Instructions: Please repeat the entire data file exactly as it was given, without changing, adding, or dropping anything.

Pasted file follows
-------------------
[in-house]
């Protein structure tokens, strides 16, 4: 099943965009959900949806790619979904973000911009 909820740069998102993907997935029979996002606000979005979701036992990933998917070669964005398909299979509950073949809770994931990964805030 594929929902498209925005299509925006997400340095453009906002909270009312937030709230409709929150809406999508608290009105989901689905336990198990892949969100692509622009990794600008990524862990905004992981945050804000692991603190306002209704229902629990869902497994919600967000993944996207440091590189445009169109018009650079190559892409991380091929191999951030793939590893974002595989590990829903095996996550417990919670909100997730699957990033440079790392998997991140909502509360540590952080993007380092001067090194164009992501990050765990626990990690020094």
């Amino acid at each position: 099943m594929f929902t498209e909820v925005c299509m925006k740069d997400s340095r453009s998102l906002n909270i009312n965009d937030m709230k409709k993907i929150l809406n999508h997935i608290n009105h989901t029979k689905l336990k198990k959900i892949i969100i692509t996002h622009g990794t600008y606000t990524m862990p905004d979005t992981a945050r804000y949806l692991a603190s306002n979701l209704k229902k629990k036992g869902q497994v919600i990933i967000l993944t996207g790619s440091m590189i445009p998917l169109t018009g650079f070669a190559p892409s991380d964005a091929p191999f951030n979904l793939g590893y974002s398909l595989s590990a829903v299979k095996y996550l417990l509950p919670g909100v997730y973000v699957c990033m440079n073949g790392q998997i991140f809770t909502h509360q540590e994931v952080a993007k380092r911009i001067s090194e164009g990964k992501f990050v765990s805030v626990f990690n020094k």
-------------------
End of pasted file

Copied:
[in-house]
């Protein structure tokens, strides 16, 4: 099943965009959900949806790619979904973000911009 909820740069998102993907997935029979996002606000979005979701036992990933998917070669964005398909299979509950073949809770994931990964805030 594929929902498209925005299509925006997400340095453009906002909270009312937030709230409709929150809406999508608290009105989901689905336990198990892949969100692509622009990794600008990524862990905004992981945050804000692991603190306002209704229902629990869902497994919600967000993944996207440091590189445009169109018009650079190559892409991380091929191999951030793939590893974002595989590990829903095996996550417990919670909100997730699957990033440079790392998997991140909502509360540590952080993007380092001067090194164009992501990050765990626990990690020094």
């Amino acid at each position: 099943m594929f929902t498209e909820v925005c299509m925006k740069d997400s340095r453009s998102l906002n909270i009312n965009d937030m709230k409709k993907i929150l809406n999508h997935i608290n009105h989901t029979k689905l336990k198990k959900i892949i969100i692509t996002h622009g990794t600008y606000t990524m862990p905004d979005t992981a945050r804000y949806l692991a603190s306002n979701l209704k229902k629990k036992g869902q497994v919600i990933i967000l993944t996207g790619s440091m590189i445009p998917l169109t018009g650079f070669a190559p892409s991380d964005a091929p191999f951030n979904l793939g590893y974002s398909l595989s590990a829903v299979k095996y996550l417990l509950p919670g909100v997730y973000v699957c990033m440079n073949g790392q998997i991140f809770t909502h509360q540590e994931v952080a993007k380092r911009i001067s090194e164009g990964k992501f990050v765990s805030v626990f990690n020094k």